Apple’s head of industrial design, London-born Jonathan Ive, has been honored with the greatest accolade in United Kingdom’s children TV, BBC’s Blue Peter programme. First broadcast in 1958, Blue Peter is the world’s longest-running children’s television programme that educates the youngsters on craft tips, kids art and more.
Ive was honored with an exclusive golden Blue Peter badge and BBC’s presenter Barney Harwood sat down with him in his design bunker in California for a quick chat. Ive, a life-long Blue Peter fan, said the show was an “inspiration to children around the world” and recalled how they reused products that you thought were no longer useful.
By the way, notice those mean CNC machines behind Ive in the above clip (sorry, Flash-only – talk to BBC!)? That’s a pretty expensive piece of prototyping equipment Ive and his team use to experiment with materials and prototype various designs for future Apple gadgets…
Ive will appear in a gadget-themed special broadcast on the CBBC channel at 10am on Saturday, February 16, offering advice to the viewers.
BBC has more:
As a mark of honour for the programme, Sir Jonathan and his team made ‘something very special‘, a unique Blue Peter badge crafted from solid aluminium through a 10-hour process, and presented it to Barney in true Blue Peter style saying, “Here’s one that we made earlier.”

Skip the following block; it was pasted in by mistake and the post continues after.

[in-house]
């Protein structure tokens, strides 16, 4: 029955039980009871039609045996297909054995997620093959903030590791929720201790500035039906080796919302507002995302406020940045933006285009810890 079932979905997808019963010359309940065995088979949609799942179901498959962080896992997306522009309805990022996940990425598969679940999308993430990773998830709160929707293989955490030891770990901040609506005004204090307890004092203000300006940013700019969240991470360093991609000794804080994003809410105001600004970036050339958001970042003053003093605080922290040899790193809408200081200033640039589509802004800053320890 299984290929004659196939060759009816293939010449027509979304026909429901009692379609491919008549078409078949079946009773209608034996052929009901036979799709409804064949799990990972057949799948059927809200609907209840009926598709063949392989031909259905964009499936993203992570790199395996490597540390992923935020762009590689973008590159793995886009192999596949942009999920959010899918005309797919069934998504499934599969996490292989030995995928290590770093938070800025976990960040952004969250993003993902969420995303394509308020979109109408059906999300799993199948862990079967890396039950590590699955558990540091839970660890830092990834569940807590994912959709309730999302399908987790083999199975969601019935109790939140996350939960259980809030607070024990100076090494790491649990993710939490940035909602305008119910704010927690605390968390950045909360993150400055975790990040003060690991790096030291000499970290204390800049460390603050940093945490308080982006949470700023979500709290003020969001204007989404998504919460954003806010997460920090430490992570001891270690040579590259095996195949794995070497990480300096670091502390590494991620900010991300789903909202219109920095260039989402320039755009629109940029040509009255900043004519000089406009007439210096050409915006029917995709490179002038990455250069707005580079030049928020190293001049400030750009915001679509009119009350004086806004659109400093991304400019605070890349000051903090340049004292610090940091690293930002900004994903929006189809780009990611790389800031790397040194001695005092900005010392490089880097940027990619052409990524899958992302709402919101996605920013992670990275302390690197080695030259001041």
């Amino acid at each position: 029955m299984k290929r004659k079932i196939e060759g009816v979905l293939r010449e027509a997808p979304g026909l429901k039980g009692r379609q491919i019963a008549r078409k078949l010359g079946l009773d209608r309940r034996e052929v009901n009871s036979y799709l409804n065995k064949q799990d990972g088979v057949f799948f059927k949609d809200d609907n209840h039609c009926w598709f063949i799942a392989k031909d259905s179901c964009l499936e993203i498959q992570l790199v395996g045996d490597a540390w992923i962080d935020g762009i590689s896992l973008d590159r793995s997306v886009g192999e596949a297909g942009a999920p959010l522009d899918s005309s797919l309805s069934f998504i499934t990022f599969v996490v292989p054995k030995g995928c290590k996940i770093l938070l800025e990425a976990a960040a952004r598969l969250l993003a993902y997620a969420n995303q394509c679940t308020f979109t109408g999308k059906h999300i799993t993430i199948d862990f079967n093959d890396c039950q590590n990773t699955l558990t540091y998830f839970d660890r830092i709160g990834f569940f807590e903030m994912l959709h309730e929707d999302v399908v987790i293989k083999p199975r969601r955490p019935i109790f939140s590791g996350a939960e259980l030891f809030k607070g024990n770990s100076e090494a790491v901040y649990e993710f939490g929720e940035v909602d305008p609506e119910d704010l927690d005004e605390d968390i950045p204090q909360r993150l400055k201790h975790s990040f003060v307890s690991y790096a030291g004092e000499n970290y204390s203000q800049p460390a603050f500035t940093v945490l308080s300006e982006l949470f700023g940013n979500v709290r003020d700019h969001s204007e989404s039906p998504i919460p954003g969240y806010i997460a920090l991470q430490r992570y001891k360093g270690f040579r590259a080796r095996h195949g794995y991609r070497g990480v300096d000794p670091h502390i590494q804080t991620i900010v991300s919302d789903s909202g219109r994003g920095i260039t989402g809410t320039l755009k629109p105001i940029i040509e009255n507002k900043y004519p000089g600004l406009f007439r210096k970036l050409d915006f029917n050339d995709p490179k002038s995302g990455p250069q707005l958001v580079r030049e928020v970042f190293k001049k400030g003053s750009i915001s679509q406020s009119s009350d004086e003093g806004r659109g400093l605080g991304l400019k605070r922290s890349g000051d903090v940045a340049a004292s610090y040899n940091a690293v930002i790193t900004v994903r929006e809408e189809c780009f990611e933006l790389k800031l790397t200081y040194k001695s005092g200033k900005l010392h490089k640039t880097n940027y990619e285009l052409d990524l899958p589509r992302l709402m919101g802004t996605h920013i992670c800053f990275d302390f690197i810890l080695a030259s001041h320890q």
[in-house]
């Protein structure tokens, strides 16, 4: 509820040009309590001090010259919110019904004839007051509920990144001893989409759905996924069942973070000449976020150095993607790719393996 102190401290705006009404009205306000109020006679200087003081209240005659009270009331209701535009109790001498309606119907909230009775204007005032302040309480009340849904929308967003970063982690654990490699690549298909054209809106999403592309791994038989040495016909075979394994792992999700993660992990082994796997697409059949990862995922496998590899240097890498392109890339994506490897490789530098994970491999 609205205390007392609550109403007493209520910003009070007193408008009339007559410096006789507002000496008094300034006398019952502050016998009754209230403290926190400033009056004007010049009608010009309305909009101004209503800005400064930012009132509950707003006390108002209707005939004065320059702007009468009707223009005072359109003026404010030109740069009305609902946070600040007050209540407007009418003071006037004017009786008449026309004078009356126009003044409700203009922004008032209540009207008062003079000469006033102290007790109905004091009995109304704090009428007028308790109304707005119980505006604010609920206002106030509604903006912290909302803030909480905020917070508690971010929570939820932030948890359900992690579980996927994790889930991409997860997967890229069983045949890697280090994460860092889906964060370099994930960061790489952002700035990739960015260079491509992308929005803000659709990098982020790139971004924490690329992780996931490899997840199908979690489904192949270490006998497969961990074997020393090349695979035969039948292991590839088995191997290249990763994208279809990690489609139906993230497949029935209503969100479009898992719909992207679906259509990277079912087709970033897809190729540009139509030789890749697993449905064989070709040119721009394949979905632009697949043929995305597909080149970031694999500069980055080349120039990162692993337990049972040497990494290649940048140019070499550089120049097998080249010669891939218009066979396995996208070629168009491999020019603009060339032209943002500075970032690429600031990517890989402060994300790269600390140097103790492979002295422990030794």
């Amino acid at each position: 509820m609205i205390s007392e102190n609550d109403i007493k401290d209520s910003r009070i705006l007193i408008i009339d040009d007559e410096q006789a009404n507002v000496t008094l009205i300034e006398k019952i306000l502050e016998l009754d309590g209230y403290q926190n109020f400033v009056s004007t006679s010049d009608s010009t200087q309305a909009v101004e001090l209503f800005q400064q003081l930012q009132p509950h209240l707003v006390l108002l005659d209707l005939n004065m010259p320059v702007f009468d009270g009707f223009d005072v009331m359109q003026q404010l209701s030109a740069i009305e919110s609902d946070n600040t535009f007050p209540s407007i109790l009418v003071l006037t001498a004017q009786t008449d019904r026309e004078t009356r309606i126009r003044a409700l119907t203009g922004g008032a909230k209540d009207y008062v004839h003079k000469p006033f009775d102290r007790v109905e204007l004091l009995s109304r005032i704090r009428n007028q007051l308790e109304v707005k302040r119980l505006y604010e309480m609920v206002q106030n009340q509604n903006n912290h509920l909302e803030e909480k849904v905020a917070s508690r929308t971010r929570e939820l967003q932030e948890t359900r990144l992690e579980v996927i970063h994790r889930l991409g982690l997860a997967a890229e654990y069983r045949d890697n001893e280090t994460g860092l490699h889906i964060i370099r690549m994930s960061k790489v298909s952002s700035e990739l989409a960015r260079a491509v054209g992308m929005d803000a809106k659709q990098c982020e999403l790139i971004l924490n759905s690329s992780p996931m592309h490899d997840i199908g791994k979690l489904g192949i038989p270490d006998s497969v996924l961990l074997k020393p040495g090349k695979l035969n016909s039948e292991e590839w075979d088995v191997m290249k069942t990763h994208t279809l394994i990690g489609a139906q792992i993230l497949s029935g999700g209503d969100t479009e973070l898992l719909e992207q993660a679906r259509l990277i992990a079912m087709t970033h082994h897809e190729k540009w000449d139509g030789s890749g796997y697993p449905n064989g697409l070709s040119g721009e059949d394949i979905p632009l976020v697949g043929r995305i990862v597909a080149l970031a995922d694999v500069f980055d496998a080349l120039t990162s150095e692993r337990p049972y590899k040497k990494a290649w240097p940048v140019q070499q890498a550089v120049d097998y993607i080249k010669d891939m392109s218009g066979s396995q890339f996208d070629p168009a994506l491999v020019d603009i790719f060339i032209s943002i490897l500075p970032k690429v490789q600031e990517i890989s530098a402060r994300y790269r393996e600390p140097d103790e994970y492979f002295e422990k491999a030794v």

Here’s that badge.
Only about a thousand gold badges have been presented in history and the honorees include David Beckham, JK Rowling, Tom Daley, Damian Hirst and The Queen herself.
The famous designer was also shortlisted for the prestigious British Visionary Innovator award by the UK’s Intellectual Property Office in August 2012 and won numerous industry awards for his work at Apple.
I wonder if the solid aluminium Blue Peter badge Ive and his team made for the show says: “Designed by Apple in California” on the back.
— Matt Brian (@m4tt) February 15, 2013
In the special episode, Ive can be seen reviewing several product designs sent in by Blue Peter viewers through a series of video messages from the children behind the designs, BBC explains.
Ewan Vinnicombe, Acting Editor of Blue Peter, said:
Sir Jonathan Ive is an inspiration to children around the world and we were ecstatic to hear his comments and design advice to our viewers who will remember such feedback for a lifetime.
In the video top of post, Ive shows Harwood Apple’s aluminum CNC machine. That’s actually the same industrial bunker setting we’ve seen in the Objectified documentary, found below.
The documentary covers today’s industrial design and features the famous German-born designer Dieter Rams (of the Braun fame) who called Apple the only company that takes design seriously.
Man, Apple is surely lucky to have Ive on its team…